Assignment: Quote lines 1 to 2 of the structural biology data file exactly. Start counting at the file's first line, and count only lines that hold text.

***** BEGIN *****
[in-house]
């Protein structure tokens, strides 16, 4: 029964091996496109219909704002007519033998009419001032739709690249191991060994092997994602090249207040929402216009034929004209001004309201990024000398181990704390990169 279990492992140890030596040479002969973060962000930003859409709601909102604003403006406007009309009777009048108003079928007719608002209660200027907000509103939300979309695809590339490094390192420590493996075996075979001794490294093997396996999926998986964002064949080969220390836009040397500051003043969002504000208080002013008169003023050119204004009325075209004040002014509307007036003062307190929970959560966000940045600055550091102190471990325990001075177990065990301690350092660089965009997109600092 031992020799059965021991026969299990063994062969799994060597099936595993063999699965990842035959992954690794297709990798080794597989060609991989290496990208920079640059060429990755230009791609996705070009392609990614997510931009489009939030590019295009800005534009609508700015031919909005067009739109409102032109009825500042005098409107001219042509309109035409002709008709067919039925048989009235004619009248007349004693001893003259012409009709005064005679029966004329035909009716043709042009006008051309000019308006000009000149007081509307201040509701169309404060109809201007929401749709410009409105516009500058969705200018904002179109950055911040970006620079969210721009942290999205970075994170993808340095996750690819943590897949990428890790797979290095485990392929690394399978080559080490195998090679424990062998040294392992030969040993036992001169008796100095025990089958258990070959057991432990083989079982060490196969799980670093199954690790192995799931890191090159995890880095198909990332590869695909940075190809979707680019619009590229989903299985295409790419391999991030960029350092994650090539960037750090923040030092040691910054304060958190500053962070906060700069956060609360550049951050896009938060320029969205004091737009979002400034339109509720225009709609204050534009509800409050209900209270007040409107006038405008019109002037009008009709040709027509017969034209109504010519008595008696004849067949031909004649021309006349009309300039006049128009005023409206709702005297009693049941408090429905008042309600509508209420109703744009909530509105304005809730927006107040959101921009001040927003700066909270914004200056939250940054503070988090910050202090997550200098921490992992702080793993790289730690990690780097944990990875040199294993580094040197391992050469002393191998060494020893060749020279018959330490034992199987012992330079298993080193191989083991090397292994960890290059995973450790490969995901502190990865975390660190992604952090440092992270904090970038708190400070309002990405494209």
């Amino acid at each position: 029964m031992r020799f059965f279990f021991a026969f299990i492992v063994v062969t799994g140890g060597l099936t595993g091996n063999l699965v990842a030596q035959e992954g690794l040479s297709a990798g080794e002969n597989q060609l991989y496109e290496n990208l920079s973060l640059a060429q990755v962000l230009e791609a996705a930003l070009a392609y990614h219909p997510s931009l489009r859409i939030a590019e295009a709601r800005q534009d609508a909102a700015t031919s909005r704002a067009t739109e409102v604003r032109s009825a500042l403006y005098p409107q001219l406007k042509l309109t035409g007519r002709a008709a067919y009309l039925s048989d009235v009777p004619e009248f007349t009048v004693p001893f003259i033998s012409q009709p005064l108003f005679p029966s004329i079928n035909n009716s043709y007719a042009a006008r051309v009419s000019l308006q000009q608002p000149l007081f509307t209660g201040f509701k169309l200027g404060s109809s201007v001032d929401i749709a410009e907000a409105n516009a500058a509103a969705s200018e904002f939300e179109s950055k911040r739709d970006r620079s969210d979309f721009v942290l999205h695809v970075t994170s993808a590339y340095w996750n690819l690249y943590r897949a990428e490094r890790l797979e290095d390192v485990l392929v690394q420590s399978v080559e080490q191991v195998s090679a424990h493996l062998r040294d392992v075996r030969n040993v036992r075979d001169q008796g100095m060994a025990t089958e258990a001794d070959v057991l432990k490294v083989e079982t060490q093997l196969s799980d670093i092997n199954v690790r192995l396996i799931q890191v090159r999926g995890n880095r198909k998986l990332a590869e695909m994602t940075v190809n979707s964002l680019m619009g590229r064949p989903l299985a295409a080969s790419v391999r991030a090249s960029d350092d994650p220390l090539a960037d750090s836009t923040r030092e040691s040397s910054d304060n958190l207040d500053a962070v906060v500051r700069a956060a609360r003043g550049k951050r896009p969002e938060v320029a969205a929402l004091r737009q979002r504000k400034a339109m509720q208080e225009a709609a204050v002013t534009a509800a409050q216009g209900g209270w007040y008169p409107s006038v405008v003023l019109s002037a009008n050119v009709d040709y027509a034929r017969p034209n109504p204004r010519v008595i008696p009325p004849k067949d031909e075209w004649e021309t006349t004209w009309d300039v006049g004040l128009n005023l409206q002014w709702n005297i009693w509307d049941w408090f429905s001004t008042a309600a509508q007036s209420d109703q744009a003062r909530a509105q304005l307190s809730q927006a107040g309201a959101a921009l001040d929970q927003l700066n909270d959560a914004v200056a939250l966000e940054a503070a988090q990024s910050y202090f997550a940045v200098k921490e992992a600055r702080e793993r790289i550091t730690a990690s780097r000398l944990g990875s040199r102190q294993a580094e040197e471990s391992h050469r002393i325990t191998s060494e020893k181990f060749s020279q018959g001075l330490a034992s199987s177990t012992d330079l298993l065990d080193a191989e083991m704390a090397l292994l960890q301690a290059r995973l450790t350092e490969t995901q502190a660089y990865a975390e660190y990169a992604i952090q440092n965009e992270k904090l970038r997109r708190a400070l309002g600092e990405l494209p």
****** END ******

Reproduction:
[in-house]
């Protein structure tokens, strides 16, 4: 029964091996496109219909704002007519033998009419001032739709690249191991060994092997994602090249207040929402216009034929004209001004309201990024000398181990704390990169 279990492992140890030596040479002969973060962000930003859409709601909102604003403006406007009309009777009048108003079928007719608002209660200027907000509103939300979309695809590339490094390192420590493996075996075979001794490294093997396996999926998986964002064949080969220390836009040397500051003043969002504000208080002013008169003023050119204004009325075209004040002014509307007036003062307190929970959560966000940045600055550091102190471990325990001075177990065990301690350092660089965009997109600092 031992020799059965021991026969299990063994062969799994060597099936595993063999699965990842035959992954690794297709990798080794597989060609991989290496990208920079640059060429990755230009791609996705070009392609990614997510931009489009939030590019295009800005534009609508700015031919909005067009739109409102032109009825500042005098409107001219042509309109035409002709008709067919039925048989009235004619009248007349004693001893003259012409009709005064005679029966004329035909009716043709042009006008051309000019308006000009000149007081509307201040509701169309404060109809201007929401749709410009409105516009500058969705200018904002179109950055911040970006620079969210721009942290999205970075994170993808340095996750690819943590897949990428890790797979290095485990392929690394399978080559080490195998090679424990062998040294392992030969040993036992001169008796100095025990089958258990070959057991432990083989079982060490196969799980670093199954690790192995799931890191090159995890880095198909990332590869695909940075190809979707680019619009590229989903299985295409790419391999991030960029350092994650090539960037750090923040030092040691910054304060958190500053962070906060700069956060609360550049951050896009938060320029969205004091737009979002400034339109509720225009709609204050534009509800409050209900209270007040409107006038405008019109002037009008009709040709027509017969034209109504010519008595008696004849067949031909004649021309006349009309300039006049128009005023409206709702005297009693049941408090429905008042309600509508209420109703744009909530509105304005809730927006107040959101921009001040927003700066909270914004200056939250940054503070988090910050202090997550200098921490992992702080793993790289730690990690780097944990990875040199294993580094040197391992050469002393191998060494020893060749020279018959330490034992199987012992330079298993080193191989083991090397292994960890290059995973450790490969995901502190990865975390660190992604952090440092992270904090970038708190400070309002990405494209």